Pratham Books awarded the Library of Congress literacy award for its work during a pandemic
The award has recognised the work in making learning resources accessible to all during the Coronavirus pandemic.
“Our aim is to reach every single child,” said Sandhya Taksale, Senior Editor at Pratham Books, the non-profit organisation that is one of the five recipients of this year’s Library of Congress Literacy Awards. The Literacy Awards were started by American Businessman and Philanthropist by David M. Rubenstein in 2013 to honour organisations doing exemplary and replicable work towards expanding literacy. The award has especially recognised the work of Pratham Books in making reading and learning resources available and accessible to all during the Coronavirus pandemic.
“Since 2004, Pratham Books has been addressing the issues of the affordability and availability of qualitative books to all children in their own languages. We started our free online platform Storyweaver in 2015 to address the challenges better with the help of technology. We started the platform with 800 stories, and today, on Storyweaver, we have stories and books from around 256 languages including Indian official languages, tribal languages, different foreign languages (European, African), etc.,” said Taksale.
As the pandemic struck and the need to make digital reading and learning material accessible was felt more than ever, Storyweaver made the reading material available in the form of thematic lists, representing various subjects like science, mathematics, gender equality, environment, and so on. “We devised a six-month programme wherein we made reading material available along with activities for the readers (children) after each story. Instructions were also provided to teachers and schools on how to make use of the platform for teaching purposes. The idea was that those who did not have access to absolutely anything could use our platform,” Taksale said.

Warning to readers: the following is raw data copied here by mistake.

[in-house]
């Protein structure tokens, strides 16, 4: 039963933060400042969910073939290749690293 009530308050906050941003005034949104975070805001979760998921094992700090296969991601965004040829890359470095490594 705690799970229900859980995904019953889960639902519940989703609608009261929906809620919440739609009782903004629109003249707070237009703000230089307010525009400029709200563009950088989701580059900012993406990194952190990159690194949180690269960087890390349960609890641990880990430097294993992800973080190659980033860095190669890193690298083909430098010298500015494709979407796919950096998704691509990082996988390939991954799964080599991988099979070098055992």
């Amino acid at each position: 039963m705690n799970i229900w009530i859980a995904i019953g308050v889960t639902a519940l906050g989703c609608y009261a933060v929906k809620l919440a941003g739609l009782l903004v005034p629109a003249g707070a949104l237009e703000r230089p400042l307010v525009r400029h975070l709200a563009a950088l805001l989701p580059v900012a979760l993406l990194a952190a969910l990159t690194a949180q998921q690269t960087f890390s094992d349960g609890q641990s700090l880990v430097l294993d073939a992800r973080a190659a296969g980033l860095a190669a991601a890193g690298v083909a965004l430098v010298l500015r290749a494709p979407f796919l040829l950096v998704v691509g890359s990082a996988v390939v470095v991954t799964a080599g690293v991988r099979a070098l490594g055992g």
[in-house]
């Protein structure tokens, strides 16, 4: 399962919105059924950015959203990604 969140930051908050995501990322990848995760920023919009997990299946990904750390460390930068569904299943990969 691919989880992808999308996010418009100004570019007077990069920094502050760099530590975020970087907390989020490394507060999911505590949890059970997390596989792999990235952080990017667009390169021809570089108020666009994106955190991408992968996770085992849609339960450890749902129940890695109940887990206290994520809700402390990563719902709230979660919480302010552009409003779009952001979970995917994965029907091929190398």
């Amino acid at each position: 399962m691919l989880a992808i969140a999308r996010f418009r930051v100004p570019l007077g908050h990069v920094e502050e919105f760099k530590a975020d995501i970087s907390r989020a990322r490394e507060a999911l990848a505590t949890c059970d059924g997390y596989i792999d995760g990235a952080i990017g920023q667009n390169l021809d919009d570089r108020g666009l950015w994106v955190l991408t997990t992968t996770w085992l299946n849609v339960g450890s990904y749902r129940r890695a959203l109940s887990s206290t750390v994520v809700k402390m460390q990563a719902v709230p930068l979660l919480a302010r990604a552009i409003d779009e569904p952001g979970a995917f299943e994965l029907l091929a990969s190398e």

Art by Priya Kuriyan for Pratham Books
Purvi Shah, Director, StoryWeaver said, “In April, UNESCO estimated that over 89 percent of children and youth were impacted due to the pandemic. To help educators and learners during this crisis, StoryWeaver pivoted quickly to curate, as well as accelerate the creation of content. We launched the Learn At Home programme which curates grade-wise books and themes. We scaled our online reading programme, with books, themes and activities for Grades 1 to 8, to make it available in English, Hindi and French. We understand that data restrictions can be an impediment to access, and therefore have made these resources available for offline reading as well."
In four months, when the pandemic and lockdown began, StoryWeaver translated 3,000 books in 28 new languages. These also included books about the Coronavirus, health and hygiene and social and emotional issues, etc. The platform also began the initiative ‘Missed Call Do, Kahani Suno’ (Dial-A-Story), where anyone, possessing any kind of cell phone, could just give a missed call on the given number to listen to two stories at a time. “This initiative of ours was met with an amazing response from people. The challenge before us was traditional - how to reach maximum children. But we are glad we found an innovative solution using technology that made a difference,” Taksale added.
UNESCO and the World Bank have listed StoryWeaver as a resource for the homebound child during the pandemic. This is the second time that Pratham Books has received this award. The other four organisations that have received the literacy awards are The Immigrant Learning Center (Massachusetts, USA), The International Rescue Committee, Inc. – Pakistan Reading Project (New York), National Center for Families Learning (Kentucky, USA) and Room to Read, (California, USA).